Daniel Lanois and Venetian Snares, “Venetian Snares X Daniel Lanois” (Timesig). Fortunate is the soul able to beckon a Lyft and end up a few minutes later in musician and producer Lanois’ living room studio with the artist himself. But, lo, this listener recently did just that, climbing the steep driveway to his grand Silver Lake manse, where Lanois was waiting.
Best known for his work with Brian Eno, Bob Dylan, Emmylou Harris, Neil Young and U2, Lanois had extended an invitation to hear the musician’s new collaboration with the Canadian experimental electronic producer Aaron Funk, who performs as Venetian Snares. Fans of Lanois’ work with Eno, Dylan, Harris, Young and U2 might be in for a series of abrasive electronic surprises.
Sitting in front of a mixing board in his cavernous front room, two refrigerator-sized speakers facing him, Lanois cues up a track called “02 HpShk5050 P127.” It was created, like the other seven tracks, during three sessions in Lanois’ Toronto studio. Much of the work was improvised: Lanois played a steel guitar and Funk worked with sequencers and various sonic gear.
“We might play for 15 minutes on something,” Lanois says of the sessions. After they finished recordings, they listened for what he called “magic sections, made note of them, hooked them up with another magic section and built an arrangement with that process.” His shorthand: “Cut the crap and keep the great.”
The collaboration, Lanois adds, was based on intuition, “much the way that I’ve worked with Eno. There wasn’t a seminar.”
He hits play on “02 HpShk5050 P127,” which opens with Lanois drawing whines and moans from his steel guitar, then moves into a percussive frenzy with a few well-placed shards of noise. The track heaves and stretches, its beat slipping through wild time signatures and then pausing for breath.
As it ends, Lanois smiles. “It’s amazing how much one can get done without a lot of discussion — without a plan,” he says. “That’s what’s wonderful about being a musician: How you respond to your environment. Someone might play something that will spark a certain direction, and then off we go.”
Jennifer Warnes, “Another Time, Another Place” (BMG). Best known for two Grammy-winning ballads that helped define the 1980s — “Up Where We Belong” and “(I’ve Had) the Time of My Life” — the singer just issued her first album in 17 years.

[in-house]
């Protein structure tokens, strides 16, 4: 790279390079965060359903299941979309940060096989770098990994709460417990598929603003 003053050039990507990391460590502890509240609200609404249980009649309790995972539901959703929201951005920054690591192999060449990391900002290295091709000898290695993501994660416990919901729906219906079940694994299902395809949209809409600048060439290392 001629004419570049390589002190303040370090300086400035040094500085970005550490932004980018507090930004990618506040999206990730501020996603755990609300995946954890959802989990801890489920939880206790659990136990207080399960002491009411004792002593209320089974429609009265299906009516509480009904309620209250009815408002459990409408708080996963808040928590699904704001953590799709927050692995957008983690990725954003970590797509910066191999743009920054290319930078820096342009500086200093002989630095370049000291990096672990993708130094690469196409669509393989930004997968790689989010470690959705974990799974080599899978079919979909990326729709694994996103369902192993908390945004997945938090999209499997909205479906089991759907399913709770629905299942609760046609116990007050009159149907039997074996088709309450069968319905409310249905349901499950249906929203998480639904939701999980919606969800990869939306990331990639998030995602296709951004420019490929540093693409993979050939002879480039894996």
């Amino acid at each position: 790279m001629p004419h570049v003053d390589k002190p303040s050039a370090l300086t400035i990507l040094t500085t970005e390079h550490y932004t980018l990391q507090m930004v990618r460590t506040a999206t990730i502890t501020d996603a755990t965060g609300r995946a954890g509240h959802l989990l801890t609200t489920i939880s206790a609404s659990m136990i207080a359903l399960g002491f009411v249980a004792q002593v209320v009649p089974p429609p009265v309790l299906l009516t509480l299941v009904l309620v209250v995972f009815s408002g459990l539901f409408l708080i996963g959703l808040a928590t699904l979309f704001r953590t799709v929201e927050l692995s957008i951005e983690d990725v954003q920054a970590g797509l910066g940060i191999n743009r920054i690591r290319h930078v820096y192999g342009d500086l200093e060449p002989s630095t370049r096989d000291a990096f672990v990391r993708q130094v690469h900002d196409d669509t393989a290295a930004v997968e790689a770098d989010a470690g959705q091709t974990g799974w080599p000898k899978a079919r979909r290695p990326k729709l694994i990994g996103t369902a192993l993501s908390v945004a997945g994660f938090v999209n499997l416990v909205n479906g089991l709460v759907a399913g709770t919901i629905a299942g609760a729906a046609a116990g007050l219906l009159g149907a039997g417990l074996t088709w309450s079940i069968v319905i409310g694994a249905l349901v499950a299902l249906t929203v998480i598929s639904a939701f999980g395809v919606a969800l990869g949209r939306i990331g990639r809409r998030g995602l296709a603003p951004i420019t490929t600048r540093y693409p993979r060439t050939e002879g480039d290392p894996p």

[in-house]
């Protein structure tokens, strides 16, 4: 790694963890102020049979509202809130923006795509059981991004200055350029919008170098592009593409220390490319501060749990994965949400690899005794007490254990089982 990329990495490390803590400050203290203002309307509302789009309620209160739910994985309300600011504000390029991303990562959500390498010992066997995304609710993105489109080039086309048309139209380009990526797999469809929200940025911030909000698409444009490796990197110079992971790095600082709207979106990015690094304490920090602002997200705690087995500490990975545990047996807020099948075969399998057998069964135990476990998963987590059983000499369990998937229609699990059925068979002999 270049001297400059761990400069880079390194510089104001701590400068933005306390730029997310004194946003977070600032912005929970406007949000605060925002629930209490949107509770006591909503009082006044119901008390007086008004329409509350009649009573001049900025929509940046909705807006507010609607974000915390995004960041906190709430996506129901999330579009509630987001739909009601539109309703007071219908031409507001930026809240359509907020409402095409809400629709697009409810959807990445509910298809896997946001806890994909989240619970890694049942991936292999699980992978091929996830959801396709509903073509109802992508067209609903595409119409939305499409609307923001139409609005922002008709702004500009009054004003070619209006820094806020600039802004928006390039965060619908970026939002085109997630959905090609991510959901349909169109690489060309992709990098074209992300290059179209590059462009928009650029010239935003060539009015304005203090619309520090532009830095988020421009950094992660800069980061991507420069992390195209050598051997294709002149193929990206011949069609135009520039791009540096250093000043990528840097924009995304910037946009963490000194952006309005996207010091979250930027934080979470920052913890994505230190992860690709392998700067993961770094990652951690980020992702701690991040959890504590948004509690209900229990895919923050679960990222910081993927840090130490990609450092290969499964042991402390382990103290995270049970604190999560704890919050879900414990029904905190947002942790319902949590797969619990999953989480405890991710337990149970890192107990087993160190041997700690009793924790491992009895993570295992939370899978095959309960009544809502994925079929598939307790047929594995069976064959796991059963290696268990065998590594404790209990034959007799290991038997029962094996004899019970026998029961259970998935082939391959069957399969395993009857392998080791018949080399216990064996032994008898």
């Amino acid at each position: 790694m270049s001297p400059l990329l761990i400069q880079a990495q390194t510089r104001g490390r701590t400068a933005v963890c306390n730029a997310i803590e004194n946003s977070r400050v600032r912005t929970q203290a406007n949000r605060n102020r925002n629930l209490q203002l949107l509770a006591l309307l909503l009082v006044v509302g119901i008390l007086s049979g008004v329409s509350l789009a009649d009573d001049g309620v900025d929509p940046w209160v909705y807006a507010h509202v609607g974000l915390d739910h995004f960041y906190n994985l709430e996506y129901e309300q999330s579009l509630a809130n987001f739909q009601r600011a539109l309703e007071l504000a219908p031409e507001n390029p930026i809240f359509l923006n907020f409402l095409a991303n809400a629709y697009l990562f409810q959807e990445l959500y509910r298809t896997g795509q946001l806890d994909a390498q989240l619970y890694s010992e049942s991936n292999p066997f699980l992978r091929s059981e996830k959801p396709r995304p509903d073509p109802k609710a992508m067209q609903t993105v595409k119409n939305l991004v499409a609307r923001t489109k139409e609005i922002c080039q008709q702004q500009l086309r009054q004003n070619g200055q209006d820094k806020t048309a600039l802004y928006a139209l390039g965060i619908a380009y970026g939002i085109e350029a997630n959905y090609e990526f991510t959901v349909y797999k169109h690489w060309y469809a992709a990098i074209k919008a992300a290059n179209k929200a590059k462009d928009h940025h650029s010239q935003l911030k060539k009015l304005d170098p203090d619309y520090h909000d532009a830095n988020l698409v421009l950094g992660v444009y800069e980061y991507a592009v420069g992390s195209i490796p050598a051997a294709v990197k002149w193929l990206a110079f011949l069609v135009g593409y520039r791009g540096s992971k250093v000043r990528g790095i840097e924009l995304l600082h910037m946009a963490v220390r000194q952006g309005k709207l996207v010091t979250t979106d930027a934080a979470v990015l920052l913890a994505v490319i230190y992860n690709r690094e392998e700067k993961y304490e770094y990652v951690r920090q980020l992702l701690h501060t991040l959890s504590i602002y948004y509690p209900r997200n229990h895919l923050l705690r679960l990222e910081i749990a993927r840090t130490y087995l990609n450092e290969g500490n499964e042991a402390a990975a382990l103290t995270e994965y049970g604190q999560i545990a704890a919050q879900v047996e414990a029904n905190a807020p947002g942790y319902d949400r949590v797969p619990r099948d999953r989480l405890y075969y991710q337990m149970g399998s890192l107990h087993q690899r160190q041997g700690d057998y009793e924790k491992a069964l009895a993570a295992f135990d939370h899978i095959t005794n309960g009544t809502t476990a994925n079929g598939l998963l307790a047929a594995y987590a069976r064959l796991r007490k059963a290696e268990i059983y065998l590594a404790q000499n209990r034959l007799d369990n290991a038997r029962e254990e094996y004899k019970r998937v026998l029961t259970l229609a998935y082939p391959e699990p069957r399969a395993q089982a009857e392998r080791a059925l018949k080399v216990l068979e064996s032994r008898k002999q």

A crystalline work featuring the Anaheim-born Warnes interpreting songs by Pearl Jam, Mark Knopfler, John Legend and others, “Another Time ...” serves as a reminder of the skills she displayed on “Famous Blue Raincoat,” her acclaimed album of Leonard Cohen songs.
In fact, joining her in the audio booth was Roscoe Beck, Cohen’s musical director and longtime bassist. (Warnes, too, collaborated with Cohen.) Also adding texture: drummer Vinnie Colaiuta (Joni Mitchell, Sting), percussionist Lenny Castro (Steely Dan, Toto), slide guitarist Jeff Plankenhorn (Joe Ely, Ray Wylie Hubbard), blues artists Sonny Landreth and Ruthie Foster and more.
Among the highlights: Warnes’ interpretation of the late Mickey Newbury’s “So Sad,” her take on Dire Straits’ “Why Worry” and the sole Warnes composition, “The Boys and Me,” about her life on the road.
Gene Clark, “Gene Clark Sings for You” (Omnivore). Best known as the member of the Byrds who quit because he hated the touring, Clark is way less known than he should be. Waylaid by a longtime drug addiction, he was a Kansas transplant who carried an honest, unadorned twang with him to Los Angeles when he arrived in the ’60s.
Clark wrote or co-wrote two of the Byrds’ most enduring hits, “I'll Feel a Whole Lot Better" and "Eight Miles High," and was an in-demand songwriter upon leaving the band. He harnessed that hunger to deliver work for hire, distributing demo records — called acetates — to labels.
One acetate was discovered in the Liberty Records vault, and those recordings are the basis of “… Sings for You.” Stripped down to Clark on guitar and, on occasion, a rhythm section, the 14 songs at times sound as much like field recordings as song pitches. That only adds to the sturdiness of the work, though, especially on “Doctor, Doctor” and “7:30 Mode.”